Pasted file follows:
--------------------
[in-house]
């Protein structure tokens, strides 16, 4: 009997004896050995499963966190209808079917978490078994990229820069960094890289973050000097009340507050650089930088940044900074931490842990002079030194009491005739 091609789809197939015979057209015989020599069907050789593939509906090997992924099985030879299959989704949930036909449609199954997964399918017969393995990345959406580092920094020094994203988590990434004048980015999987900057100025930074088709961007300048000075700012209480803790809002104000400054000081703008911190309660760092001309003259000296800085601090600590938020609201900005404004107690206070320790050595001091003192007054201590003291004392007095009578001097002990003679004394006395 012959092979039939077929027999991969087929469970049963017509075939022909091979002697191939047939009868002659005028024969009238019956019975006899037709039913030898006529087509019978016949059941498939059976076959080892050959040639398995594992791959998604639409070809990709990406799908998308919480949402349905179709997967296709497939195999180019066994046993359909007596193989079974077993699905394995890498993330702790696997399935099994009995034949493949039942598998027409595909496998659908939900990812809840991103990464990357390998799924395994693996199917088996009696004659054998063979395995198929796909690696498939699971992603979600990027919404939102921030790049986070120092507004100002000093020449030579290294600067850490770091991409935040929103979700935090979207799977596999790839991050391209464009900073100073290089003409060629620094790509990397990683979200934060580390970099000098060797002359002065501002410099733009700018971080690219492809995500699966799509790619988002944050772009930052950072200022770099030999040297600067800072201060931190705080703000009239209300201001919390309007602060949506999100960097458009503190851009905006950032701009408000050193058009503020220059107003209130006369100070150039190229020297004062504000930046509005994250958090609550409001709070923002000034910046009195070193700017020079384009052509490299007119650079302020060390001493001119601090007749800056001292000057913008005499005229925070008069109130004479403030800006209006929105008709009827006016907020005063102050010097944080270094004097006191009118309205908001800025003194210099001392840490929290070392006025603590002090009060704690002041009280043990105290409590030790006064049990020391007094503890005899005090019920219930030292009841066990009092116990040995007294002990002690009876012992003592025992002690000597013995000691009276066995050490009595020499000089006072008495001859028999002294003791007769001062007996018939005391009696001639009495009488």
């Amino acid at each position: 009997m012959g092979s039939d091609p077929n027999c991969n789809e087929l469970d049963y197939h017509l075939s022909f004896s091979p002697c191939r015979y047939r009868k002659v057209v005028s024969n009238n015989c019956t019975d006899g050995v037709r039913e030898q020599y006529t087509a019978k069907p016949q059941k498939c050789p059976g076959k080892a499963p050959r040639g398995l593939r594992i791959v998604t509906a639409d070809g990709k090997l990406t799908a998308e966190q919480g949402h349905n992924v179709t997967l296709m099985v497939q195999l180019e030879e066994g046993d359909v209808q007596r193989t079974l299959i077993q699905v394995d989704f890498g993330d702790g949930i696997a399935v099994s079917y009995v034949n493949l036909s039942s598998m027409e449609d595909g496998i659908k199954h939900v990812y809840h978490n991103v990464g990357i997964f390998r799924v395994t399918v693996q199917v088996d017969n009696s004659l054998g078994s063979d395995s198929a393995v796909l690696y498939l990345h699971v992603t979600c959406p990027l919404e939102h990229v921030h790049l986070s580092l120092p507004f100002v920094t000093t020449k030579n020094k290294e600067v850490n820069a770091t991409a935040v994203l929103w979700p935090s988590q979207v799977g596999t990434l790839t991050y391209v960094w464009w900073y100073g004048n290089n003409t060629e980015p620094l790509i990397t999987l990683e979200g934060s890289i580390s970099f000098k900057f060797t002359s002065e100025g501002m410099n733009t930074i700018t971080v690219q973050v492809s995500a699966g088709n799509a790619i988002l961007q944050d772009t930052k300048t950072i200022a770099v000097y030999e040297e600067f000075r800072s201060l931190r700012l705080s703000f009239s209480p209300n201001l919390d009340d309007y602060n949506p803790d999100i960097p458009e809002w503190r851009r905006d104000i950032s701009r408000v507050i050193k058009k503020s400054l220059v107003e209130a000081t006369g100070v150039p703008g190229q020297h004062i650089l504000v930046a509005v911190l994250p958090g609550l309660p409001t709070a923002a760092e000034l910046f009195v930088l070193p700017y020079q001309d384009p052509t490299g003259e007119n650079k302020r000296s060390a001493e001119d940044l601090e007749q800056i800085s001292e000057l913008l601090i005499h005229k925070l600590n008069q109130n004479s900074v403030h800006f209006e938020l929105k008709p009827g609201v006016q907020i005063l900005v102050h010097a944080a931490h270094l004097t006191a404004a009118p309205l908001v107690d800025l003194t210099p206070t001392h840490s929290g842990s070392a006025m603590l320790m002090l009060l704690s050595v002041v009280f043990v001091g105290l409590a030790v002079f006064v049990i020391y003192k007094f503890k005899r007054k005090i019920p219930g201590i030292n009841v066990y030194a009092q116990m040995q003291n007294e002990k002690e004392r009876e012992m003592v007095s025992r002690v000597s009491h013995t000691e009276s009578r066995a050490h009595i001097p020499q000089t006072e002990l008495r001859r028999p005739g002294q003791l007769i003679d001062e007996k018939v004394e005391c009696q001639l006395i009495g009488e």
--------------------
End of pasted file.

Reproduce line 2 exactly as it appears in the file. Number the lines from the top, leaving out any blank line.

């Protein structure tokens, strides 16, 4: 009997004896050995499963966190209808079917978490078994990229820069960094890289973050000097009340507050650089930088940044900074931490842990002079030194009491005739 091609789809197939015979057209015989020599069907050789593939509906090997992924099985030879299959989704949930036909449609199954997964399918017969393995990345959406580092920094020094994203988590990434004048980015999987900057100025930074088709961007300048000075700012209480803790809002104000400054000081703008911190309660760092001309003259000296800085601090600590938020609201900005404004107690206070320790050595001091003192007054201590003291004392007095009578001097002990003679004394006395 012959092979039939077929027999991969087929469970049963017509075939022909091979002697191939047939009868002659005028024969009238019956019975006899037709039913030898006529087509019978016949059941498939059976076959080892050959040639398995594992791959998604639409070809990709990406799908998308919480949402349905179709997967296709497939195999180019066994046993359909007596193989079974077993699905394995890498993330702790696997399935099994009995034949493949039942598998027409595909496998659908939900990812809840991103990464990357390998799924395994693996199917088996009696004659054998063979395995198929796909690696498939699971992603979600990027919404939102921030790049986070120092507004100002000093020449030579290294600067850490770091991409935040929103979700935090979207799977596999790839991050391209464009900073100073290089003409060629620094790509990397990683979200934060580390970099000098060797002359002065501002410099733009700018971080690219492809995500699966799509790619988002944050772009930052950072200022770099030999040297600067800072201060931190705080703000009239209300201001919390309007602060949506999100960097458009503190851009905006950032701009408000050193058009503020220059107003209130006369100070150039190229020297004062504000930046509005994250958090609550409001709070923002000034910046009195070193700017020079384009052509490299007119650079302020060390001493001119601090007749800056001292000057913008005499005229925070008069109130004479403030800006209006929105008709009827006016907020005063102050010097944080270094004097006191009118309205908001800025003194210099001392840490929290070392006025603590002090009060704690002041009280043990105290409590030790006064049990020391007094503890005899005090019920219930030292009841066990009092116990040995007294002990002690009876012992003592025992002690000597013995000691009276066995050490009595020499000089006072008495001859028999002294003791007769001062007996018939005391009696001639009495009488």